Gaining better visibility of what’s happening in the digital advertising supply chain goes hand in hand with knowing the right questions to ask. One question that vendors are being increasingly pressed for by publishers is: “Where’s my log-level data?” Ad buyers are also asking more for customized log-level data from exchanges.
But what exactly is log-level data, why is it necessary, and why is it difficult to get hold of?
Here’s all you need to know.
What is log-level data?
All data that’s relevant to a single impression. It could be geo data, URLs, cookie IDs, time stamps, viewability levels, and, of course, the good stuff: transaction data. It’s the transaction data more publishers are asking exchanges for. Armed with log-level data, a publisher can see exactly what is occurring in its digital ad supply chain. It can see details on what fee each vendor in the chain takes from the amount the marketer bids on the inventory. Log-level data can also show detail like whether an exchange is running multiple bids on inventory on behalf of the same client, when they shouldn’t be, in order to make their match rates look better and also means they could in theory duplicate their take rates.
Why do publishers want access to this more now?
To highlight any skulduggery in their digital ad supply chains. Having access to log-level data, given to them by their exchanges, enables them to look at what’s going on across their supply chain. Sometimes auction dynamics can be tweaked without the buy or sell side always knowing. For instance, when vendors switched to first-price over second-price auctions, publishers and agencies weren’t always informed. “We want to look under the bonnet at the full transaction data across our supply chain,” said Ryan Skeggs, gm of digital sports publisher GiveMeSport. “We want to know what their take rates are,” he added. The Guardian has also been proactive in requesting log-level data.
Why do ad buyers want access to it?
For buyers, it’s equally critical to have full log-level data, for more mixed reasons. On the one hand, it enables them to fine-tune their media planning if they have more specifics. “It helps us derive more insights so we can do things like understand not just attributed media but full paths to conversions or experiments on brand uplift and impacts of different partners, tactics and platforms,” said Matt McIyntre, head of programmatic for Europe, Middle East and Africa at Essence. It also helps them make more accurate planning around the reach and frequency of ads shown on an individual basis, he added. But it’s also useful for keeping an eye on any opaque or murky auction dynamics. For instance, after Index Exchange’s bid caching embarrassment, agencies requested log-file data to track whether it had been affecting them. Likewise, agencies like Essence have done the same to keep an eye on other auction dynamics changes that haven’t been declared — such as sudden shifts to first-price auctions, and use of dynamic floor pricing, according to McIyntre.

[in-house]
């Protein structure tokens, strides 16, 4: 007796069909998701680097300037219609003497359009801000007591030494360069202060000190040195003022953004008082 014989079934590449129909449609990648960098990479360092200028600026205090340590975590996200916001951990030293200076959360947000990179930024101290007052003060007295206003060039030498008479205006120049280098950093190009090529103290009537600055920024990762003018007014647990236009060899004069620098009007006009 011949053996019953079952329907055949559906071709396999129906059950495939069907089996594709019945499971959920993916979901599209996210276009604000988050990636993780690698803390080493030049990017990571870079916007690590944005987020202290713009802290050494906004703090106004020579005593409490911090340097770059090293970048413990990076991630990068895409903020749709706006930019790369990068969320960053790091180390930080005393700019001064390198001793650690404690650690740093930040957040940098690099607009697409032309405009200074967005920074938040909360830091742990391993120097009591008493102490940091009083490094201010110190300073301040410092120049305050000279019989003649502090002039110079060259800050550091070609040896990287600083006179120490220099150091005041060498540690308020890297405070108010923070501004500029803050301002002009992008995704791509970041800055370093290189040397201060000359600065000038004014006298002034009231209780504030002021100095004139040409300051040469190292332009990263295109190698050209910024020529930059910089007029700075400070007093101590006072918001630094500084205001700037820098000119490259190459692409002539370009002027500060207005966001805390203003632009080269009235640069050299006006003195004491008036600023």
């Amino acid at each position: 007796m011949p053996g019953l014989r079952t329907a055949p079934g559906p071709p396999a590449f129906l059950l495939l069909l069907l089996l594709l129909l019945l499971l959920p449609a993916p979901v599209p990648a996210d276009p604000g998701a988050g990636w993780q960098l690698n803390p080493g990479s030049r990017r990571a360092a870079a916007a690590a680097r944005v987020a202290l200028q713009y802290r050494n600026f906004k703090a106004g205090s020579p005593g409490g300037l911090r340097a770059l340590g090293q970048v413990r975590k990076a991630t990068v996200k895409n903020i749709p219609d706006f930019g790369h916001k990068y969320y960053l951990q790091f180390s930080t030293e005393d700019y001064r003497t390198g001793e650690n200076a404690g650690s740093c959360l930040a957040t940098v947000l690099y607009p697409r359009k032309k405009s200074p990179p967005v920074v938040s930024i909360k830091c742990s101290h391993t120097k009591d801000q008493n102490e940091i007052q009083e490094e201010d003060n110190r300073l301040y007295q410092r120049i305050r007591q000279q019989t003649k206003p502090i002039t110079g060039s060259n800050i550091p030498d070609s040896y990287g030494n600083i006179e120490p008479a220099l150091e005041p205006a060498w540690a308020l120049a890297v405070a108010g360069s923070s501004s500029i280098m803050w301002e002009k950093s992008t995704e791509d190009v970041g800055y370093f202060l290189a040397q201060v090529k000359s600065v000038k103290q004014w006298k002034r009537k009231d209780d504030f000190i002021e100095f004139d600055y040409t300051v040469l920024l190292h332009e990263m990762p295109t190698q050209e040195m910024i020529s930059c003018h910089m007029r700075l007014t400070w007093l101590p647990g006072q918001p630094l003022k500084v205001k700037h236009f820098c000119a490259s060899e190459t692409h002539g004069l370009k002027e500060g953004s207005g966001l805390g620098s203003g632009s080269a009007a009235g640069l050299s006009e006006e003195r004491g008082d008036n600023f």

How do you get a hold of the data?
The most complete log-level data comes from the exchanges. There are some vendors who are making it available for free by request. Others have told publishers it will cost them a monthly fee, others have offered to give a small (like 1 percent in some cases) percentage of the data, which is useless for publishers. Others have said they’re hampered from sharing it due to contractual obligations with other partners. Publishers are skeptical of excuses though. “Exchanges are very good at scaremongering publishers about the cost of doing this. But publishers must just be persistent, because it’s not that hard,” said Skeggs.
So once you have the log-level data, then what?
It requires a place to store it, and some analysts to distill what the data means. Publishers and advertisers must be very specific about their objectives before they request what log-level data they want. We’re talking terabytes upon terabytes of data, so it’s worth customizing what is needed for specific objectives. Otherwise, it will be a confusing sea of information, which is costly to store and will take 10 times the amount of time to sift through.